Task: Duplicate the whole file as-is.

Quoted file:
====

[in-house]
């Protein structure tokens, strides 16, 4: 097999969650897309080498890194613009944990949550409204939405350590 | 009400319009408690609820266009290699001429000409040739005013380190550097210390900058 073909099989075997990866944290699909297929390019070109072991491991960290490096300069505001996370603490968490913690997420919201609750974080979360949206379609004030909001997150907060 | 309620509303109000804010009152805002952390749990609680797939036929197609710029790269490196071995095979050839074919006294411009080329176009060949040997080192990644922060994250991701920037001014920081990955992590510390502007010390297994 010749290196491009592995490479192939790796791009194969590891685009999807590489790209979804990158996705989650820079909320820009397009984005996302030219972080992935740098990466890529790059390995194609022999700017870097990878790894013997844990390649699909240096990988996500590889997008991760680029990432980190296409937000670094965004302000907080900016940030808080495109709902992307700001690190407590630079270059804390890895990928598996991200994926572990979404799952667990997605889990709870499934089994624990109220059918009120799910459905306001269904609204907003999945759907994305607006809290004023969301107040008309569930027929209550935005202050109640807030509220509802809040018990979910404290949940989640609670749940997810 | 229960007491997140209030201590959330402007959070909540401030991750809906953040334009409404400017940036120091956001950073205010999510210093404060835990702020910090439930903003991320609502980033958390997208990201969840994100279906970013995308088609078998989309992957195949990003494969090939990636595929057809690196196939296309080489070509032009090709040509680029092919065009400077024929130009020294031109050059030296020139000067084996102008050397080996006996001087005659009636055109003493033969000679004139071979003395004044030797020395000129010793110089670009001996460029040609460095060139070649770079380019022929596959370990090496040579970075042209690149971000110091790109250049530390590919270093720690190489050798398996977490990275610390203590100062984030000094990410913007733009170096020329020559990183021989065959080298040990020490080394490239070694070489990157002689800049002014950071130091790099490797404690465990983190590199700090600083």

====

[in-house]
């Protein structure tokens, strides 16, 4: 097999969650897309080498890194613009944990949550409204939405350590 | 009400319009408690609820266009290699001429000409040739005013380190550097210390900058 073909099989075997990866944290699909297929390019070109072991491991960290490096300069505001996370603490968490913690997420919201609750974080979360949206379609004030909001997150907060 | 309620509303109000804010009152805002952390749990609680797939036929197609710029790269490196071995095979050839074919006294411009080329176009060949040997080192990644922060994250991701920037001014920081990955992590510390502007010390297994 010749290196491009592995490479192939790796791009194969590891685009999807590489790209979804990158996705989650820079909320820009397009984005996302030219972080992935740098990466890529790059390995194609022999700017870097990878790894013997844990390649699909240096990988996500590889997008991760680029990432980190296409937000670094965004302000907080900016940030808080495109709902992307700001690190407590630079270059804390890895990928598996991200994926572990979404799952667990997605889990709870499934089994624990109220059918009120799910459905306001269904609204907003999945759907994305607006809290004023969301107040008309569930027929209550935005202050109640807030509220509802809040018990979910404290949940989640609670749940997810 | 229960007491997140209030201590959330402007959070909540401030991750809906953040334009409404400017940036120091956001950073205010999510210093404060835990702020910090439930903003991320609502980033958390997208990201969840994100279906970013995308088609078998989309992957195949990003494969090939990636595929057809690196196939296309080489070509032009090709040509680029092919065009400077024929130009020294031109050059030296020139000067084996102008050397080996006996001087005659009636055109003493033969000679004139071979003395004044030797020395000129010793110089670009001996460029040609460095060139070649770079380019022929596959370990090496040579970075042209690149971000110091790109250049530390590919270093720690190489050798398996977490990275610390203590100062984030000094990410913007733009170096020329020559990183021989065959080298040990020490080394490239070694070489990157002689800049002014950071130091790099490797404690465990983190590199700090600083």